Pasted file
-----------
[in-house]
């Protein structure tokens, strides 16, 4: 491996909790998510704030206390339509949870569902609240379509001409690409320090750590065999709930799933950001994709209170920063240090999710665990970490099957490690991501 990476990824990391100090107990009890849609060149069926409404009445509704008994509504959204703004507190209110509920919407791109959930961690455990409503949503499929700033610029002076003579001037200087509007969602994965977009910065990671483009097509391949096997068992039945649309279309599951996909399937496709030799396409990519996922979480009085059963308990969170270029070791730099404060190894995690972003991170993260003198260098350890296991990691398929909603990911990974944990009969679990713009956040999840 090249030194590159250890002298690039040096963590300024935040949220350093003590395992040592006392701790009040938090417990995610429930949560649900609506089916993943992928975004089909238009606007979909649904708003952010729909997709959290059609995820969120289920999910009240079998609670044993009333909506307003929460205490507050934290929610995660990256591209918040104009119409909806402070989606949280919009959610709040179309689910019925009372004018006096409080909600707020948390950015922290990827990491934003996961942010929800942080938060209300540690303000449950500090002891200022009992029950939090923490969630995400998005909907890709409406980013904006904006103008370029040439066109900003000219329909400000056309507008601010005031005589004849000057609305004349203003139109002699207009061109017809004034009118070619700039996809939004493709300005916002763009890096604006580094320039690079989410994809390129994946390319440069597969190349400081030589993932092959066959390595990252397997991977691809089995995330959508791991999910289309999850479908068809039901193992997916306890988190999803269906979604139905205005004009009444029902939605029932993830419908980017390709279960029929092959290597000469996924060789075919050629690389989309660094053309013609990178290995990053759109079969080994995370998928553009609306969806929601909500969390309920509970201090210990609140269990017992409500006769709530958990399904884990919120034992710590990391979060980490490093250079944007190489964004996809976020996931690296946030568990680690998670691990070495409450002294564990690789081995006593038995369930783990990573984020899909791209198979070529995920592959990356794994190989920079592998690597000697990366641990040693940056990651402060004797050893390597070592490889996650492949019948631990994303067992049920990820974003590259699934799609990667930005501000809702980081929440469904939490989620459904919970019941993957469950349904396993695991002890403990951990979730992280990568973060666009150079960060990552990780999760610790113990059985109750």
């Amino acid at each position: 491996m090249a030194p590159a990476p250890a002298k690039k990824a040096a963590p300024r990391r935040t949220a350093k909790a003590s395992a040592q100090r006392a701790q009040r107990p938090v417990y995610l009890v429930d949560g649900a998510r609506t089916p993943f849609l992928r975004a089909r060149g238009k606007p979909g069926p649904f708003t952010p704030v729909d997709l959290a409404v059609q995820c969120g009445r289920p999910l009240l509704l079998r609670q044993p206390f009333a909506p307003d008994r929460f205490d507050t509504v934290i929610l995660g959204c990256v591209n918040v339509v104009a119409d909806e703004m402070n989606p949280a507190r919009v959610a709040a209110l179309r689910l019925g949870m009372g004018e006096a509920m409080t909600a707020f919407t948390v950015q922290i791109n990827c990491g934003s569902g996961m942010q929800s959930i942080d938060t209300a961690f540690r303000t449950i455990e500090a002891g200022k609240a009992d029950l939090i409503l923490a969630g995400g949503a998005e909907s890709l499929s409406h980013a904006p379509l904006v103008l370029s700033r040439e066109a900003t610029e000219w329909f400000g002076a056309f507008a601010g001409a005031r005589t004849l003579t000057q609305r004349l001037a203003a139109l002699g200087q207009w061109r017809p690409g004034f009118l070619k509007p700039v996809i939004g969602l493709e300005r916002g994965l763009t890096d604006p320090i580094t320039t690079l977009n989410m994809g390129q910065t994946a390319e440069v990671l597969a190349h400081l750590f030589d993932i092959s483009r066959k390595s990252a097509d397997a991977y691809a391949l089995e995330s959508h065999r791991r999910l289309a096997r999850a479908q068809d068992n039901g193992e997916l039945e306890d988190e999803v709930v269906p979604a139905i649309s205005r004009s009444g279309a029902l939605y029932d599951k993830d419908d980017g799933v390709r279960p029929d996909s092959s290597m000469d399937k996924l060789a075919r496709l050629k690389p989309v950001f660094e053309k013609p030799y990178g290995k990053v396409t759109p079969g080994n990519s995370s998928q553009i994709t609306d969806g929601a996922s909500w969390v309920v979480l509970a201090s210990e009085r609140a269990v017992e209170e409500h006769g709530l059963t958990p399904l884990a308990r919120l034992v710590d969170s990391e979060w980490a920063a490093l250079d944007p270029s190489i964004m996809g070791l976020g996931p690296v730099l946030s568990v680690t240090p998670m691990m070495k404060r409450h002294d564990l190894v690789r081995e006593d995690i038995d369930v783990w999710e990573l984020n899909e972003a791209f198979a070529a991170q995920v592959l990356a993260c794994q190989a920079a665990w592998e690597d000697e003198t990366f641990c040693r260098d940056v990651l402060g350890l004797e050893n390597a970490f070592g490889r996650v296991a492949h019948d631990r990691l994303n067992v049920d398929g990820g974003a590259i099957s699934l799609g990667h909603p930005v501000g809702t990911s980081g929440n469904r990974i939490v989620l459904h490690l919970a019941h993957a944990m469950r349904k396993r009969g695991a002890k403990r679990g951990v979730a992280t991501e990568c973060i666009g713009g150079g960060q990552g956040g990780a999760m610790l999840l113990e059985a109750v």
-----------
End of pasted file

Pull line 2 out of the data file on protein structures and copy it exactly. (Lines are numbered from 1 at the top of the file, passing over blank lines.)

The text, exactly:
């Protein structure tokens, strides 16, 4: 491996909790998510704030206390339509949870569902609240379509001409690409320090750590065999709930799933950001994709209170920063240090999710665990970490099957490690991501 990476990824990391100090107990009890849609060149069926409404009445509704008994509504959204703004507190209110509920919407791109959930961690455990409503949503499929700033610029002076003579001037200087509007969602994965977009910065990671483009097509391949096997068992039945649309279309599951996909399937496709030799396409990519996922979480009085059963308990969170270029070791730099404060190894995690972003991170993260003198260098350890296991990691398929909603990911990974944990009969679990713009956040999840 090249030194590159250890002298690039040096963590300024935040949220350093003590395992040592006392701790009040938090417990995610429930949560649900609506089916993943992928975004089909238009606007979909649904708003952010729909997709959290059609995820969120289920999910009240079998609670044993009333909506307003929460205490507050934290929610995660990256591209918040104009119409909806402070989606949280919009959610709040179309689910019925009372004018006096409080909600707020948390950015922290990827990491934003996961942010929800942080938060209300540690303000449950500090002891200022009992029950939090923490969630995400998005909907890709409406980013904006904006103008370029040439066109900003000219329909400000056309507008601010005031005589004849000057609305004349203003139109002699207009061109017809004034009118070619700039996809939004493709300005916002763009890096604006580094320039690079989410994809390129994946390319440069597969190349400081030589993932092959066959390595990252397997991977691809089995995330959508791991999910289309999850479908068809039901193992997916306890988190999803269906979604139905205005004009009444029902939605029932993830419908980017390709279960029929092959290597000469996924060789075919050629690389989309660094053309013609990178290995990053759109079969080994995370998928553009609306969806929601909500969390309920509970201090210990609140269990017992409500006769709530958990399904884990919120034992710590990391979060980490490093250079944007190489964004996809976020996931690296946030568990680690998670691990070495409450002294564990690789081995006593038995369930783990990573984020899909791209198979070529995920592959990356794994190989920079592998690597000697990366641990040693940056990651402060004797050893390597070592490889996650492949019948631990994303067992049920990820974003590259699934799609990667930005501000809702980081929440469904939490989620459904919970019941993957469950349904396993695991002890403990951990979730992280990568973060666009150079960060990552990780999760610790113990059985109750």